Pediatric Respiratory Acidosis Clinical Presentation

Updated: Jun 05, 2014
  • Author: Mithilesh K Lal, MD, MBBS, MRCP, FRCPCH, MRCPCH(UK); Chief Editor: Timothy E Corden, MD  more...
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Presentation

History

The following questions should be asked in the course of the history:

  • Does the patient have a history of headaches? (With chronic hypercapnia, headaches typically occur at nighttime or when the patient awakens in the morning)

  • Does the patient have disturbed sleep patterns? (Chronic hypercapnia can disturb sleep patterns, leading to a reversed sleep-wake cycle)

  • Is the patient irritable or anxious, or is he or she having trouble concentrating?

  • Does the patient have a possible or known exposure to sedatives (eg, narcotics, benzodiazepines, tricyclic antidepressants)? Is the patient recovering from a procedure in which general anesthesia was used?

  • Does the patient have symptoms of neuromuscular weakness or paralysis? (Such symptoms might include bulbar dysfunction suggesting myasthenia gravis, proximal or distal weakness suggesting a myopathy or Guillain-Barré syndrome, and apnea associated with a traumatic injury suggesting an injury to the cervical spinal cord)

  • Does the patient have a long-standing pulmonary disease, such as bronchopulmonary dysplasia, cystic fibrosis, asthma, or emphysema?

  • Does the patient have an acute change in mental status (eg, signs of stroke, postictal state)? If so, is the change in mental status associated with a fever, which may suggest encephalitis or meningitis? Does the patient have signs of increased intracranial pressure (eg, headaches, visual changes, or emesis)?

  • Does the patient have a potential for an anaphylactic reaction?

  • Does the patient have a potential traumatic mechanism leading to brain injury?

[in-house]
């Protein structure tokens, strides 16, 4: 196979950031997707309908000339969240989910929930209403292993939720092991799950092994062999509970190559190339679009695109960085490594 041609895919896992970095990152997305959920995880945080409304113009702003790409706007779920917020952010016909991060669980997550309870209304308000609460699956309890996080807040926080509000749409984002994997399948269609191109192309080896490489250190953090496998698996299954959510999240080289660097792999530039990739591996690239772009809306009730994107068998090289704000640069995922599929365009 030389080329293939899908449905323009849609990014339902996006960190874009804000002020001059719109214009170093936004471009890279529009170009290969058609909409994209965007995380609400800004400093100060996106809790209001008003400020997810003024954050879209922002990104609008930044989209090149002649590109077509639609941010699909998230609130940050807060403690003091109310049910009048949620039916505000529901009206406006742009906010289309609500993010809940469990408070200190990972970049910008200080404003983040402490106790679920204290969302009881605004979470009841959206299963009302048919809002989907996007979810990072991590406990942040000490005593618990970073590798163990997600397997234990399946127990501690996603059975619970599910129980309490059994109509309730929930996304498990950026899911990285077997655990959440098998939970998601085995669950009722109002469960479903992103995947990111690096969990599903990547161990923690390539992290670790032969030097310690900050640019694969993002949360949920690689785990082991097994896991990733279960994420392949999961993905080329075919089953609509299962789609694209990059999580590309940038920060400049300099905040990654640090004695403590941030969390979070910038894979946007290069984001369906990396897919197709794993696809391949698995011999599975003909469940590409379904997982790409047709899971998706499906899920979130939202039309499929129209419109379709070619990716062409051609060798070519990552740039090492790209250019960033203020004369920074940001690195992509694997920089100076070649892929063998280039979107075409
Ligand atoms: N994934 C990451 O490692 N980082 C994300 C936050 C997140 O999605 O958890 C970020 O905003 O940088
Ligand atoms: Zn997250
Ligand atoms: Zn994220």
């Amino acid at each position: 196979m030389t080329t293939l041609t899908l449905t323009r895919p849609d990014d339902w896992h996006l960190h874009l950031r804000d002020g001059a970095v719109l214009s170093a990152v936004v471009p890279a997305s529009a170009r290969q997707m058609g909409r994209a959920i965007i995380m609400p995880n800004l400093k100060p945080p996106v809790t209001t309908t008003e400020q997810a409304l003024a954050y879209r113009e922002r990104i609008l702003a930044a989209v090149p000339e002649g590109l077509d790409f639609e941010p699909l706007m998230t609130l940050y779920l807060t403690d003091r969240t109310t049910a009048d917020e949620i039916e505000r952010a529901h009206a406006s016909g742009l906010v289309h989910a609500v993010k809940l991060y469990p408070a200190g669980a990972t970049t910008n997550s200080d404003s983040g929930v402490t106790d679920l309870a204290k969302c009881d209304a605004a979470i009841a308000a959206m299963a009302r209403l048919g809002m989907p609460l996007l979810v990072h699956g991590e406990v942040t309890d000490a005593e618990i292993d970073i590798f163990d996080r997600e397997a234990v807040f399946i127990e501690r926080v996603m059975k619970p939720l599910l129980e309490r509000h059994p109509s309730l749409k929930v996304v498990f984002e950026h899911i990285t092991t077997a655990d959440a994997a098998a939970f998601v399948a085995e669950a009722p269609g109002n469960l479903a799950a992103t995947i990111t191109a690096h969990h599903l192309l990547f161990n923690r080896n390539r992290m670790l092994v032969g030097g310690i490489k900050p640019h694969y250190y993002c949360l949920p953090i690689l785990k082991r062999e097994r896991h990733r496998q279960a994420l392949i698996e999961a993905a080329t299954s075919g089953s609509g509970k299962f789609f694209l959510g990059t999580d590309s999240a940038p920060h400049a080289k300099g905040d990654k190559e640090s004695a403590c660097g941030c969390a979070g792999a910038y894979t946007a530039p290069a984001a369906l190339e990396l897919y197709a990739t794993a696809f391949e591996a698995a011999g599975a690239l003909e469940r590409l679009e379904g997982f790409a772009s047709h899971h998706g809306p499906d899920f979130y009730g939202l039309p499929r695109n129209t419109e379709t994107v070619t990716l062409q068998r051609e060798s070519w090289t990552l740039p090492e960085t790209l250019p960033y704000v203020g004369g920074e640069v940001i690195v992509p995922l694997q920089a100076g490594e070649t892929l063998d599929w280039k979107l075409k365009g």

Next:

Physical Examination

Neurologic findings associated with respiratory acidosis include the following:

  • Early signs include anxiety, disorientation, confusion, and lethargy

  • Somnolence or coma occurs when the arterial partial pressure of carbon dioxide (Pa CO2) exceeds 70 mm Hg

  • Tremor, myoclonus, or asterixis are occasionally seen

  • Brisk deep tendon reflexes are seen in mild-to-moderate respiratory acidosis

  • Depressed deep tendon reflexes are seen in severe respiratory acidosis

  • Papilledema or blurring of the optic disc may be present

Cardiovascular findings associated with respiratory acidosis include the following:

  • Tachycardia

  • Bounding arterial pulses

  • Hypotension (severe respiratory acidosis or acidemia and hypoxemia)

Cutaneous findings associated with respiratory acidosis include the following:

  • Warm, flushed, or mottled skin

  • Diaphoresis

Respiratory findings associated with respiratory acidosis include the following:

  • Acute hypercapnia is seen in association with increase work of breathing

  • Tachypnea, dyspnea, or deep labored breaths may be observed

  • Accessory muscle use and nasal flaring are usually present

  • With central or peripheral nervous system disease, respiratory distress may not be present

  • Decreased aeration, crackles, wheezes, or other signs of airway disease may be observed

  • Clubbing is a sign of chronic respiratory disease

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